If Cannabis is Having Any Dire Health Effects, Canadian Hospitals Haven’t Seen Them

Article by Joseph Hall, Toronto Star

If cannabis is having any dire health effects, Canadian hospitals haven’t seen them Joseph Hall By Joseph Hall

More than half a year in, Canada’s relaxed cannabis laws appear to be earning a clean bill of health from major medical organizations.

While many hard numbers on health shifts are not yet available, some of the country’s largest mental health and emergency centres say the new laws have dumped no discernible increase in cannabis-related cases on their doorsteps.

“It’s certainly something that we’re very concerned about and want to be watching for,” says Robert Mann, a senior scientist and impairment expert at Toronto’s Centre for Addiction and Mental Health. “But I’ve heard nothing — no indication that there’s all of a sudden a large increase.”

Mann says centre clinicians will routinely report on the cannabis habits of their patients, especially younger ones.

“When you start talking to clinicians they will say (that) a very large proportion of the young people that come to us are very much cannabis-engaged,” he says. “But over the last few months I’ve heard nothing about any kind of a big spike in the number of people coming in.”

Mann says the centre has long been tracking cannabis use and mental health issues among both youth and adults in the province, but that the latest, post-legalization data will not be released until early next year.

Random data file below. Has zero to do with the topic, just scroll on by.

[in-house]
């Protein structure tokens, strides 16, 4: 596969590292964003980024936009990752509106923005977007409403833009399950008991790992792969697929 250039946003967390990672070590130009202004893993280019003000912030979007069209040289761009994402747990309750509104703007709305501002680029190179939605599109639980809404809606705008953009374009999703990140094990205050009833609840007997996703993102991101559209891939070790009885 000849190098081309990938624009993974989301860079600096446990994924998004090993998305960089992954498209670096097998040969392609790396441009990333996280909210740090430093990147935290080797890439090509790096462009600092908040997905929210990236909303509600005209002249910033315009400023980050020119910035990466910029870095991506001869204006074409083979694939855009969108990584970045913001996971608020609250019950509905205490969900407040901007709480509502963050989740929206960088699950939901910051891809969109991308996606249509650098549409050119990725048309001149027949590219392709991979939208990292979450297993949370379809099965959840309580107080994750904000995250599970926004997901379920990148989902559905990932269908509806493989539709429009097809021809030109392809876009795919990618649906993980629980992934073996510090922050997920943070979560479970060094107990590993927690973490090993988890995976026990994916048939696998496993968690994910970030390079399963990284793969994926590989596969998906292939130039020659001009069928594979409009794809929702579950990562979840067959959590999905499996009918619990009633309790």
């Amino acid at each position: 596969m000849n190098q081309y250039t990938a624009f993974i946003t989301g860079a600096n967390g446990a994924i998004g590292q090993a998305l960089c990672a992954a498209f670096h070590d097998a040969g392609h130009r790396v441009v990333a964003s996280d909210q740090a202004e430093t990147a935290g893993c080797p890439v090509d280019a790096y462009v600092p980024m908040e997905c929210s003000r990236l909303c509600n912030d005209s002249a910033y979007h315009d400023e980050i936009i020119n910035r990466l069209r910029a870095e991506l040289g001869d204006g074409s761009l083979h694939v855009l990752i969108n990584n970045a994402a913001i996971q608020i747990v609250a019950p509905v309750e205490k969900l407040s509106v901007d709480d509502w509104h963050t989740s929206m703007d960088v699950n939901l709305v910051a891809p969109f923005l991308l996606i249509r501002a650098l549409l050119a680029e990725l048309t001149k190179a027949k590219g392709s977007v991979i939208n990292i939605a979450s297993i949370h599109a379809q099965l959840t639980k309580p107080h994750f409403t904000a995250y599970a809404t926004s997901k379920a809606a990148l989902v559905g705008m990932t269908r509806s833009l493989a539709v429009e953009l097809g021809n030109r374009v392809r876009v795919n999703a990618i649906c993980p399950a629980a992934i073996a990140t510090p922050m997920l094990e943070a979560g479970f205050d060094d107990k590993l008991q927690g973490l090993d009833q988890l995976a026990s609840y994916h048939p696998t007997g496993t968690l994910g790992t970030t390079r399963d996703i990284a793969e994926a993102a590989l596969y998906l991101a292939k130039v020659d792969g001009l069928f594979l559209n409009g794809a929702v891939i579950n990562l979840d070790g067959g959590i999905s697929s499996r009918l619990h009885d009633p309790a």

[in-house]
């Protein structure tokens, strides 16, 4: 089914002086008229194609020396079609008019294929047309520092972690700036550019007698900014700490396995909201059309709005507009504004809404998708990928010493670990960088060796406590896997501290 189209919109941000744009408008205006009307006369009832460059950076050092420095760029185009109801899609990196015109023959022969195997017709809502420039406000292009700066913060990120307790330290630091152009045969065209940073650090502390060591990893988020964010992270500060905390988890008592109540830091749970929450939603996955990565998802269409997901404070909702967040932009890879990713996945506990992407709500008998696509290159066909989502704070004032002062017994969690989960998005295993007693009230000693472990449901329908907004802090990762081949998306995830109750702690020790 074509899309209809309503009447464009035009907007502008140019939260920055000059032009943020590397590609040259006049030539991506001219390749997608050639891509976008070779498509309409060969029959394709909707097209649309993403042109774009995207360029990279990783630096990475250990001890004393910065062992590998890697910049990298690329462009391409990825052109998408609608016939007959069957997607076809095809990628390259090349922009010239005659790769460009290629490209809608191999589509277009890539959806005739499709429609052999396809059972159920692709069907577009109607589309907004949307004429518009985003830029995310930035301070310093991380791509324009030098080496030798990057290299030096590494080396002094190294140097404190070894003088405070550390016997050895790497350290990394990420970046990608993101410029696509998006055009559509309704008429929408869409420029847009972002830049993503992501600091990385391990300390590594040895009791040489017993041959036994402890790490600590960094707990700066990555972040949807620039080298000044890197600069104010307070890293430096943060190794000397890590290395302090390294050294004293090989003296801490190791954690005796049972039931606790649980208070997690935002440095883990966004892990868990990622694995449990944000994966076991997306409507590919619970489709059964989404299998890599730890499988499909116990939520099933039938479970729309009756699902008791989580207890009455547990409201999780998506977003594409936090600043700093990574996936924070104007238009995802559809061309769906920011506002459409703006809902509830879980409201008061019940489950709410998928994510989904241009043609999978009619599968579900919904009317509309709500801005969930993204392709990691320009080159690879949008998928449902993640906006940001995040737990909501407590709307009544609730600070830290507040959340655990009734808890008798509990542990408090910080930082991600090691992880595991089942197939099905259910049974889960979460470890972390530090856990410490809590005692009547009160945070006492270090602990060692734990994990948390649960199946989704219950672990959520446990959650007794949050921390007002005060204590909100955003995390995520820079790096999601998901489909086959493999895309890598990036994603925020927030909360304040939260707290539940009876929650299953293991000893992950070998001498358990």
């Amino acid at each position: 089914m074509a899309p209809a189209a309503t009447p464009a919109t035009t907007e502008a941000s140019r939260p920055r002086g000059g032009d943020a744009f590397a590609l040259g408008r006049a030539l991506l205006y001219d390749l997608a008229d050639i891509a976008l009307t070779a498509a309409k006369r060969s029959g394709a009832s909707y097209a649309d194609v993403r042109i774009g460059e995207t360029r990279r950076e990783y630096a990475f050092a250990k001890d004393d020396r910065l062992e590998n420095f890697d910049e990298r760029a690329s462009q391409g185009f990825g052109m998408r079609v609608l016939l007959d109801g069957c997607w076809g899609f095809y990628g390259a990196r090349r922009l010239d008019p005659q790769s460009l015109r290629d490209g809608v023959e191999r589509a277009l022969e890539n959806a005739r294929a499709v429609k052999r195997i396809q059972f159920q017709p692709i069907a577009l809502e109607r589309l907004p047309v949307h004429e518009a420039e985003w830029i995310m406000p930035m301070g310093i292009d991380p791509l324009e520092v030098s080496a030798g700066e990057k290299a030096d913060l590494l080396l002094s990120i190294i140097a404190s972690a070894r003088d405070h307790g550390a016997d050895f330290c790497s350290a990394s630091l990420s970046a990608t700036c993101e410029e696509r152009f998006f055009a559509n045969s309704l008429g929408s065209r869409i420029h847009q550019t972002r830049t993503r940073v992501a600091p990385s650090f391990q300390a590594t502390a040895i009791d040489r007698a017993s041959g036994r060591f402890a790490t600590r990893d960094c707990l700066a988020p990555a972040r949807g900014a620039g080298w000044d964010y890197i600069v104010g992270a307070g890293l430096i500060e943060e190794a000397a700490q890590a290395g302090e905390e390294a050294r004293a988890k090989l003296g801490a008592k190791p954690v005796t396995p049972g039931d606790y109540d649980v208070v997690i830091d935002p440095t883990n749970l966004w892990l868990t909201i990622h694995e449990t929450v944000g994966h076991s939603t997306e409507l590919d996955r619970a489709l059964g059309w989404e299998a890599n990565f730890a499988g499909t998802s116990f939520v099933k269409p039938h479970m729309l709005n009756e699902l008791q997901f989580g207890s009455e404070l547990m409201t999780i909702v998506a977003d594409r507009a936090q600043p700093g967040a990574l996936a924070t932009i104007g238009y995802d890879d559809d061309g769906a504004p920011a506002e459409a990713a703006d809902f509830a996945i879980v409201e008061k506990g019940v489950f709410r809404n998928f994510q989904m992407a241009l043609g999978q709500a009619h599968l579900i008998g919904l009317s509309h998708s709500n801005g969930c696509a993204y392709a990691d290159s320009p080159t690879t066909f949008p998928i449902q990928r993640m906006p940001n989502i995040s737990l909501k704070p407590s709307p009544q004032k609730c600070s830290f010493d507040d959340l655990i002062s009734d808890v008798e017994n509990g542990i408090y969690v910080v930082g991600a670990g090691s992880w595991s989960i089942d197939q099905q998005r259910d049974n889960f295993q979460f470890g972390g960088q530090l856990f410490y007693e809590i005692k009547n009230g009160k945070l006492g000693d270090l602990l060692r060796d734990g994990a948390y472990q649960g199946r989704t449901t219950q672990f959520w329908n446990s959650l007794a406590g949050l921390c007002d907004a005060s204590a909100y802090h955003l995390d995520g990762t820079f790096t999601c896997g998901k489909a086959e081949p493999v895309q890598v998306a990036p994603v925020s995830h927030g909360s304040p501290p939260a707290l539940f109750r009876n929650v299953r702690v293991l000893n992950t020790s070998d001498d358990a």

But in the lead-up to the new laws — which opened the recreational cannabis market last October — there were widespread fears that their health effects could be dire.

In a large Pollara Strategic Insights survey conducted in the months before legalization, for example, about 50 per cent of Canadians surveyed believed the laws would harm residents’ mental and physical well-being.

Those numbers declined to about 35 per cent in legalization’s wake. And the abating fears seem to be justified by observations from front-line emergency room workers who would typically deal first with pot-related maladies.

At Toronto’s University Health Network, the impact on the system’s two emergency departments has been imperceptible.

“We haven’t seen any difference,” says Dr. Sam Sabbah, director of emergency medicine at UHN, which operates ERs at its Toronto General and Toronto Western sites. “Cannabis was already very widespread so legalization has not had an appreciable increase in cannabis-related emergency department visits,” Sabbah said in an email.

The story has been much the same at St. Michael’s Hospital — one of the city’s two major trauma centres — where pot remains a distinctly secondary concern to alcohol.

“We do not have data on this, but anecdotally speaking we have not seen a significant increase in cases post-legalization,” says hospital spokesperson Michael Oliveira . “Alcohol-related injury … issues are far, far more common and can sometimes result in more serious, including critical, injuries.”

The paltry impact of legalized cannabis seen in Toronto ERs is being largely reflected across the country, says Dr. Atul Kapur, a spokesperson for the Canadian Association of Emergency Physicians.

An ER physician at the Ottawa Hospital, Kapur says the experience in places like Colorado — which legalized recreational cannabis in 2014 — had led Canadian doctors to believe the effects here would be minimal, and that has been the case. He says methamphetamines are a far more troubling and pressing concern in Canada’s emergency rooms.

Meanwhile, a federal report in April reported there were some 3,286 opioid-related deaths in Canada between January and September of last year.

However, Kapur says the scheduled legalization of edible cannabis products in October could change things, especially among children who could accidentally ingest the often tempting-looking confections.

Read the full article here.

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